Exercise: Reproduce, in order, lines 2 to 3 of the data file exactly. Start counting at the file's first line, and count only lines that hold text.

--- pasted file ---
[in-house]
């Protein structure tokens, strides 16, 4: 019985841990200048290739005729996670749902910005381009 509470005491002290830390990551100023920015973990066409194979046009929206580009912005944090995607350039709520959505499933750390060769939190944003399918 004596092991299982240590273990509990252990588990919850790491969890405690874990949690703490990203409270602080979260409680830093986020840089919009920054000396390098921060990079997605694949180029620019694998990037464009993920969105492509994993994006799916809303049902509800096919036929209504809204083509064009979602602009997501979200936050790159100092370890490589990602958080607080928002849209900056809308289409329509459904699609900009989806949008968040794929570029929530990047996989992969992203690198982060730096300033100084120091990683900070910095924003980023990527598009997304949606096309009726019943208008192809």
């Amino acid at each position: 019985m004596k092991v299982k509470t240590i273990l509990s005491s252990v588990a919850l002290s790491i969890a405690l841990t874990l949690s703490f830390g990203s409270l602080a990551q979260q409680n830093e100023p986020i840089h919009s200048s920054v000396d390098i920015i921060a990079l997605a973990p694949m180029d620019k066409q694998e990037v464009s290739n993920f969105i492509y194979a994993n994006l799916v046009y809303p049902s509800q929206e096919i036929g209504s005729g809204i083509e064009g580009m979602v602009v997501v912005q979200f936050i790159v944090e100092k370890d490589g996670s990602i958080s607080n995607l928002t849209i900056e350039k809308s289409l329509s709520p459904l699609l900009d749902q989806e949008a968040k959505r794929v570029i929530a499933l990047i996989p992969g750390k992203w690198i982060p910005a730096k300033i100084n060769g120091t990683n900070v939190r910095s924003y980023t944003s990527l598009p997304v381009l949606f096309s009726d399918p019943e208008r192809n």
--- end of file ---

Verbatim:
């Protein structure tokens, strides 16, 4: 019985841990200048290739005729996670749902910005381009 509470005491002290830390990551100023920015973990066409194979046009929206580009912005944090995607350039709520959505499933750390060769939190944003399918 004596092991299982240590273990509990252990588990919850790491969890405690874990949690703490990203409270602080979260409680830093986020840089919009920054000396390098921060990079997605694949180029620019694998990037464009993920969105492509994993994006799916809303049902509800096919036929209504809204083509064009979602602009997501979200936050790159100092370890490589990602958080607080928002849209900056809308289409329509459904699609900009989806949008968040794929570029929530990047996989992969992203690198982060730096300033100084120091990683900070910095924003980023990527598009997304949606096309009726019943208008192809």
């Amino acid at each position: 019985m004596k092991v299982k509470t240590i273990l509990s005491s252990v588990a919850l002290s790491i969890a405690l841990t874990l949690s703490f830390g990203s409270l602080a990551q979260q409680n830093e100023p986020i840089h919009s200048s920054v000396d390098i920015i921060a990079l997605a973990p694949m180029d620019k066409q694998e990037v464009s290739n993920f969105i492509y194979a994993n994006l799916v046009y809303p049902s509800q929206e096919i036929g209504s005729g809204i083509e064009g580009m979602v602009v997501v912005q979200f936050i790159v944090e100092k370890d490589g996670s990602i958080s607080n995607l928002t849209i900056e350039k809308s289409l329509s709520p459904l699609l900009d749902q989806e949008a968040k959505r794929v570029i929530a499933l990047i996989p992969g750390k992203w690198i982060p910005a730096k300033i100084n060769g120091t990683n900070v939190r910095s924003y980023t944003s990527l598009p997304v381009l949606f096309s009726d399918p019943e208008r192809n």